THERE ARE NO GUARANTEES IN LIFE
What happens when a company you bought from goes bust?
When businesses fail there are lots of causalities. There are the owners of the business, employees, and customers. They can all suffer as a result. Here are some of the things you need to be aware of if you’re dealing with a company that’s in trouble.
Gift cards are a great way to ensure you give someone something they can use without having to secondguess exactly what they might for a birthday, Christmas or some other special occasion. But it’s important to understand your rights when purchasing them for other people as they can, potentially, end up being a lot more trouble than simply slipping some cash into a card.
Many of the issues with gift cards have been put into sharp focus with the closure of toy retailer Toys ‘R’ Us. When a business that has issued gift cards closes down, the holders of those cards become unsecured creditors.
In practical terms, an unsecured creditor is someone who will be amongst the last to get paid once all the other defunct company’s financial obligations are met. That’s because although the company owes you money or goods or services, you don’t have any stake in any of the company’s assets. So, when the assets are sold after the company stops trading, nothing you own or have an interest in has been sold.
When that happens, the worstcase scenario is that you lose the entire value of the gift card.
Toys ‘R’ Us took a more controversial approach. The liquidator overseeing the closure of the retailer gave customers holding gift cards two weeks to use them, regardless of the expiry date. But, in an “interesting” move, the administrators Mc GrathNicol, added another condition.
In order to redeem a gift card, you needed to spend the equivalent value in cash. So, to redeem a $50 gift card, you needed to spend another $50 of your own money.
The Australian Securities and Investments Commission says voluntary administrators can place new conditions on the use of gift cards when a retailer goes out of business. So, while the move by Mc GrathNicol sucks for customers, at least they had some opportunity to redeem their cards.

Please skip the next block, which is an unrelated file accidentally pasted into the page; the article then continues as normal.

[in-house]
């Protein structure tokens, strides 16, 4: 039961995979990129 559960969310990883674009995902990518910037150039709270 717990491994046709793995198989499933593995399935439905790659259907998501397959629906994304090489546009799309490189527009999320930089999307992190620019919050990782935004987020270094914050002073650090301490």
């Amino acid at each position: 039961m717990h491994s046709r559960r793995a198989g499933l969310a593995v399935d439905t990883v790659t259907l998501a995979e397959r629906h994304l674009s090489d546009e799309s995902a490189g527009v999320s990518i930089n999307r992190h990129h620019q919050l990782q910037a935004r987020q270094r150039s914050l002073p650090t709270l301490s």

If you have a lay-by with a company that’s going bust, you’re also an unsecured creditor. Your best bet is to get to the store and pay the item off. Otherwise, once the retailer stops trading, you’ll lose the deposit and any opportunity to get the items you had set aside.
WARRANTIES AND GUARANTEES
If you’re concerned about warranty and ongoing support arrangements, the ACCC recommends that you contact the party overseeing the close down of the company. That’s where things can get messy.
It’s important to keep receipts just in case the easiest road, for you, is to go back to a distributor or manufacturer. That’s not ideal but it may be the only way to get a problem resolved once the place you purchased from is closed.
WHAT IF YOU’RE LEFT HANGING?
The ACCC advises that if a company you’re dealing with stops trading and they owe you money, you will need to register with the external administrator as an ordinary unsecured creditor.
The insolvency process will determine whether you receive the goods paid for, a full or partial refund, or not at all.
It’s almost impossible to know of a company you’re dealing with is likely to fold while you’re holding gift cards or some other form of store credit. Our advice is to use gift cards promptly when you receive just in case. But if you are holding gift cads for a retailer that looks like they’re in trouble, use them and keep an eye on the news for any new conditions that might be imposed.
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“The insolvency process will determine whether you receive the goods paid for”
ANTHONY CARUANA has worked for almost every major masthead in the Australian IT press. As an experienced IT professional – having worked as the lead IT executive in several businesses, he brings a unique insight to his reporting of IT for both...